Can refereeing help for future careers? – Reading Today Online

Tori Penso Picture: Wikimedia Commons

Before the FIFA Women’s World Cup fades from our memories, I would like to look at the referee of the final game. Tori Penso has an interesting background in refereeing, but she also has a message for girls or young women taking up the whistle.

By being appointed to the final of the competition, Tori achieved two records. Firstly, she was the first American referee to referee a World Cup Final. Not as surprising as it sounds perhaps, the American Women’s team has reached the FIFA Women’s World Cup final so many times.

Her other record was to be the first referee appointed to a major cup final after refereeing a semi-final of the same tournament. It will be remembered that she had refereed the England v Australia semi-final just a few days previously.

In competitions of this magnitude, many referees get sent home after the early rounds and those remaining know that if they get appointed to a semi-final, they aren’t going to get the final. It just doesn’t happen, so Tori was as surprised as everyone when the announcement was made. Pierluigi Collina, FIFA’s head of refereeing, said however, that they needed the best referee for the final and Tori was the best.

Four years before, Tori was at home watching the Women’s’ World Cup on television, whilst nursing her latest child, her third daughter. Tori has a long history in refereeing having started at the age of 14.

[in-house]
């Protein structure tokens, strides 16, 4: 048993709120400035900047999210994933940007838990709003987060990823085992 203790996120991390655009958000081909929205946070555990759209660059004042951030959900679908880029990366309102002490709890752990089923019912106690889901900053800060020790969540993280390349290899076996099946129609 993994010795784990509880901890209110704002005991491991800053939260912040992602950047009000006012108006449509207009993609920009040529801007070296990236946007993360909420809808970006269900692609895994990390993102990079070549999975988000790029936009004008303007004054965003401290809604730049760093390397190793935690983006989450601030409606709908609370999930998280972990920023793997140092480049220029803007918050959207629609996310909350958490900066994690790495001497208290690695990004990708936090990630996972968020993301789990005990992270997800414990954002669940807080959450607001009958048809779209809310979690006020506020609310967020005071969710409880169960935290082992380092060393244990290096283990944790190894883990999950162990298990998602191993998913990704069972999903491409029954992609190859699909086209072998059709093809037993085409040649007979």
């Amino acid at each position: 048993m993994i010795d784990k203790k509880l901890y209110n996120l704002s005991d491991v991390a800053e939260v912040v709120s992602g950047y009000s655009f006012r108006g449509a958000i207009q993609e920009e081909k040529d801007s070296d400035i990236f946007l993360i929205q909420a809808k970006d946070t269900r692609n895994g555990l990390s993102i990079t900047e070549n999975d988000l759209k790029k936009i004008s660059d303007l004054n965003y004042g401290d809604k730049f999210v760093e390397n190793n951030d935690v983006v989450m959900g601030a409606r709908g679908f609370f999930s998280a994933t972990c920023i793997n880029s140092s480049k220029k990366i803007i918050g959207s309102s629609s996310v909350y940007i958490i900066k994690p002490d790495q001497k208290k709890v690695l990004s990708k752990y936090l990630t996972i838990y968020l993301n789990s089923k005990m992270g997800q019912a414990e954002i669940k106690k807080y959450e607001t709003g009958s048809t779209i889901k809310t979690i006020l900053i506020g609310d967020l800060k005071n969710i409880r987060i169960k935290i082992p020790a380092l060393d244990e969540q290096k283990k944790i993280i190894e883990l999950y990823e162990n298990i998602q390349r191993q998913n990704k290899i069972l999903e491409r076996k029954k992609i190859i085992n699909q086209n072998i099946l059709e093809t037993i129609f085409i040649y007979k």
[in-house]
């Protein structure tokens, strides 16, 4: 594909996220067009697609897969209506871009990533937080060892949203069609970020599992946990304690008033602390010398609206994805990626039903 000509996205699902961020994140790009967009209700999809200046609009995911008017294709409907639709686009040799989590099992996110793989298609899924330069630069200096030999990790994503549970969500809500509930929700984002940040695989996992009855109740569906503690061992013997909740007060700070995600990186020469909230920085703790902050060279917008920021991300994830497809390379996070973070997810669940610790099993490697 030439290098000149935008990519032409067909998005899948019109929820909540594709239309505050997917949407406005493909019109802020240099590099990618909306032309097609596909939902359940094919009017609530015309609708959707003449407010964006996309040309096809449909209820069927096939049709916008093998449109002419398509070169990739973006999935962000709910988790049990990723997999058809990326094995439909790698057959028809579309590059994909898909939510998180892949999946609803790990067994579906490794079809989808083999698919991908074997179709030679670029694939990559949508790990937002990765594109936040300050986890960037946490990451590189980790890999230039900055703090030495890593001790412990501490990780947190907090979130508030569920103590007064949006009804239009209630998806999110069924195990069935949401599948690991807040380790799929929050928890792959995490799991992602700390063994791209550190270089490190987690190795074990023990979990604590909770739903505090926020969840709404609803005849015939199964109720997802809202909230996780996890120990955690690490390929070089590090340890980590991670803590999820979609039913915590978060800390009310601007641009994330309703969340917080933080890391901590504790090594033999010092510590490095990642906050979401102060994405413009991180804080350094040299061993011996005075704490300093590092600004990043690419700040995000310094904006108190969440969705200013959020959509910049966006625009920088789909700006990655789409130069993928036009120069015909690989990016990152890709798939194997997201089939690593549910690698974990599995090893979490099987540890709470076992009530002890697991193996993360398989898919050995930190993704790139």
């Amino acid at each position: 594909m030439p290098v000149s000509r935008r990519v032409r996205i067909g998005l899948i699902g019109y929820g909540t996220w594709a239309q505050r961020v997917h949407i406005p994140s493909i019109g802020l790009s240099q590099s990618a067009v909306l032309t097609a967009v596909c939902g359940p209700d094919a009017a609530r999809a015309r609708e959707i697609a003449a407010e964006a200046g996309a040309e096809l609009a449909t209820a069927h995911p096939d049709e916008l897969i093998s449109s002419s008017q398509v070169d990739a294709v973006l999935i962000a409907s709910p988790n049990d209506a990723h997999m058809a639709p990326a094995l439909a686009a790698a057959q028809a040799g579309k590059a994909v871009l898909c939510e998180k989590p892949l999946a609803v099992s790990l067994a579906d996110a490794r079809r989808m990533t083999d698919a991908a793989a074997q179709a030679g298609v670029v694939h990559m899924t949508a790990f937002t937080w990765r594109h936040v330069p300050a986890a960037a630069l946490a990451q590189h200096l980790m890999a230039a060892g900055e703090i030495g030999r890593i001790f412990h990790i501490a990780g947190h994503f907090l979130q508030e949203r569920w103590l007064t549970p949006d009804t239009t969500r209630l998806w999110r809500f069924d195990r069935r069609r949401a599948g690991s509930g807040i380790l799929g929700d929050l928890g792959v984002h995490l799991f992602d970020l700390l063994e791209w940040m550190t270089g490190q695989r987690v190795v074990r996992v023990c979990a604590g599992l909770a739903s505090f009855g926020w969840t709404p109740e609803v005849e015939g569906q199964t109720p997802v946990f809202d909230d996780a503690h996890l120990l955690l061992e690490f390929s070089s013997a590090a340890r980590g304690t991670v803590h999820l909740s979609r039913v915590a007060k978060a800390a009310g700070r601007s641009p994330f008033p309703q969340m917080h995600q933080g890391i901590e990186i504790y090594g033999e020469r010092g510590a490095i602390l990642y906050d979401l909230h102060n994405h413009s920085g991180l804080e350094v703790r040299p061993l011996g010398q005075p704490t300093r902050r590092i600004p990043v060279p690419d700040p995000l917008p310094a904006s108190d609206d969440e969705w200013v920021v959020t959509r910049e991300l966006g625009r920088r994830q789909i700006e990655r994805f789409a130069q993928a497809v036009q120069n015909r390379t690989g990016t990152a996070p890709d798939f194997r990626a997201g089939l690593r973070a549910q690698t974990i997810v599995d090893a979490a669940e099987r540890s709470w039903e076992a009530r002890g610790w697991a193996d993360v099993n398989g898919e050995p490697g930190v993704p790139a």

So, Tori worked her way through the various leagues, and has said that having children has improved her refereeing. Certainly, everyone watching her games will remember that she was always ready with a broad smile but never afraid of making tough decisions.

She also had a steady job in marketing, but she decided after the last world cup to give It up and become a full-time referee. Two years later she became the first and only female referee on the Major League Soccer, America’s equivalent of the Premier League.

Refereeing on the MLS can be even tougher that the Premier League because of the greater distances between clubs. It could entail a six-hour flight from her home to say Portland, and then back again with perhaps a midweek game in New York. But Tori knew what to expect, as her husband is also an MLS referee and on FIFA’s list.

Tori’s message to girls is simply that taking up refereeing can give women the strength of mind to go for the many jobs and professions that are still generally thought to be a man’s world only. It’s not just in football.

By Dick Sawdon Smith

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